Last year at this time, our partners that operate summer day camps in Kentucky, Tennessee, and West Virginia were unsure how, or even if, they were going to be able hold their programs for low-income children in distressed, rural Appalachia.
And although they were not able to host their camps as they had traditionally done for years at their centers, they were determined not to let these children down and disappoint them from attending what is the highlight of their summer.
For example, in McDowell County, West Virginia, and Beattyville, Kentucky, our partners there, Big Creek People in Action and Cumberland Mountain Outreach, respectively, decided that if the kids couldn’t come to the camp, they would bring the camp to the kids.
BCPIA, using grant funding made possible thanks to the supporters of Americans Helping Americans®, was able to purchase what they called “Summer Fun Boxes” which included athletic equipment to keep them active outdoors, and water pistols and sprinklers to keep them cool on the hot, humid days of summer, along with plenty of healthy snacks and treats and deliver them to more than 50 children throughout the rural county.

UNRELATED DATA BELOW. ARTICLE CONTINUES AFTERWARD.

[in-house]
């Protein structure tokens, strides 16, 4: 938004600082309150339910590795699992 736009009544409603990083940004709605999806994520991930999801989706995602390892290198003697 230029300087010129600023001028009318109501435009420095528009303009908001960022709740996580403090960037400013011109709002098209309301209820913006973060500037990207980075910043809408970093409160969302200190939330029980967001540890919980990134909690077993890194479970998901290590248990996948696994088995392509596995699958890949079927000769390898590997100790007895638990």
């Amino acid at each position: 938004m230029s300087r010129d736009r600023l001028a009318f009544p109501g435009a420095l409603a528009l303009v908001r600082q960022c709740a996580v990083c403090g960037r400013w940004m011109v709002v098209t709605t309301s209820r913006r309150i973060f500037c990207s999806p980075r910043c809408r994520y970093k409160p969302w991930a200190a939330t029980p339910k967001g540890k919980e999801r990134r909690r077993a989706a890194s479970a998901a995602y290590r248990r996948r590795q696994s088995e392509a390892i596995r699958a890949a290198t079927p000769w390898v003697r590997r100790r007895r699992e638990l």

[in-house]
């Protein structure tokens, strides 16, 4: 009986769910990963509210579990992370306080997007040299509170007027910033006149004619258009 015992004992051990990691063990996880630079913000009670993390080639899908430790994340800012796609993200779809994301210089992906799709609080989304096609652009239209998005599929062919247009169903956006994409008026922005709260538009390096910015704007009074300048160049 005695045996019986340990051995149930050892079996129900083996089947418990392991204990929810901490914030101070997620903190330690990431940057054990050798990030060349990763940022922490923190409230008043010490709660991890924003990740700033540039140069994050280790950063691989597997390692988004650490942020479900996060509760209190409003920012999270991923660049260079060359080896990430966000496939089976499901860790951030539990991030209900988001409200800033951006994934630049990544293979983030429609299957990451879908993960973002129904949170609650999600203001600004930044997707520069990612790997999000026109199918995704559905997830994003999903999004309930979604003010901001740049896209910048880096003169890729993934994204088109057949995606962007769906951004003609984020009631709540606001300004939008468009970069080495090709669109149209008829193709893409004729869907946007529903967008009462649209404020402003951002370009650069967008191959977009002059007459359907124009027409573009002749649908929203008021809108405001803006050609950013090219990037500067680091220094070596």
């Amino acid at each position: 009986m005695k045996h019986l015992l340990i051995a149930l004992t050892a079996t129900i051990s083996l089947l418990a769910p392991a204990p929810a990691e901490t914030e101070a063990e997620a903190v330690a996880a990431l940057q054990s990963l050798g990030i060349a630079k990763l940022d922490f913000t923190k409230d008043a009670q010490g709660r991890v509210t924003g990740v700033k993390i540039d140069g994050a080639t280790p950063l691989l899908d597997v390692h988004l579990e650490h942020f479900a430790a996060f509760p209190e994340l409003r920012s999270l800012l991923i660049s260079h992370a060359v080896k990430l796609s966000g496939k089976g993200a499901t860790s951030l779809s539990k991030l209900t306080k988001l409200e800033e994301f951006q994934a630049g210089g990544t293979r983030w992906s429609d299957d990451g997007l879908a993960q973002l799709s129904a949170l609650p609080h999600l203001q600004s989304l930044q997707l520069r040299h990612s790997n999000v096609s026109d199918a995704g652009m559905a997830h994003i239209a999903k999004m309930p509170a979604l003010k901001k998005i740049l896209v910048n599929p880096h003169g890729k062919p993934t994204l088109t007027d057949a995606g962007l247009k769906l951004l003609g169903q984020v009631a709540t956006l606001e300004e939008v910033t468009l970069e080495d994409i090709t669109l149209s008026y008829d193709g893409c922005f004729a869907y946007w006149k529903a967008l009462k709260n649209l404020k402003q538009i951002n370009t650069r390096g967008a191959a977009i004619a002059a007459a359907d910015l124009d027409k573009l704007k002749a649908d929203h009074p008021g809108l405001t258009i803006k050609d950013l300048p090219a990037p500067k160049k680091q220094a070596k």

CMO, in the small town and surrounding community it serves, provided children in neighborhoods with items to allow them to attend “summer camp” in their own their own yards along with a few of their next-door friends.
This year, we are pleased to report that both BCPIA and CMO have told us that they will be able to resume their camps this year.
BCPIA co-executive director Dyanne Spriggs has big plans to rent six cabins at nearby Berwind Lake for more than 30 campers, as well as holding activities and programs at their center and taking them on exciting field trips in June.
CMO President and CEO Cindy Evanoff says at present its summer camp is limited to 15 campers at one time, but she is hopeful that by the time the camp starts this summer the restriction will be lifted.
In addition to enjoying fun activities such as spending the day at a local swimming pool, Cindy is planning on taking the campers to the nearby Natural Bridge State Park.
Among those who literally can’t wait to attend summer camp again this year is little Amelia who had attended BCPIA’s literacy camp in previous years, until last year.
Not yet in first grade, Amelia was eager to learn and made sure her mom brought her to camp bright and early so that she would be the first to arrive…and then late in the afternoon, the last to leave.
Without these camps, which help enable our partners like BCPIA and CMO be able to offer them every year, boys and girls just like Amelia, would spend most, if not all, of their summer “vacation” isolated and alone, and likely going hungry without the meals they receive when school is in session.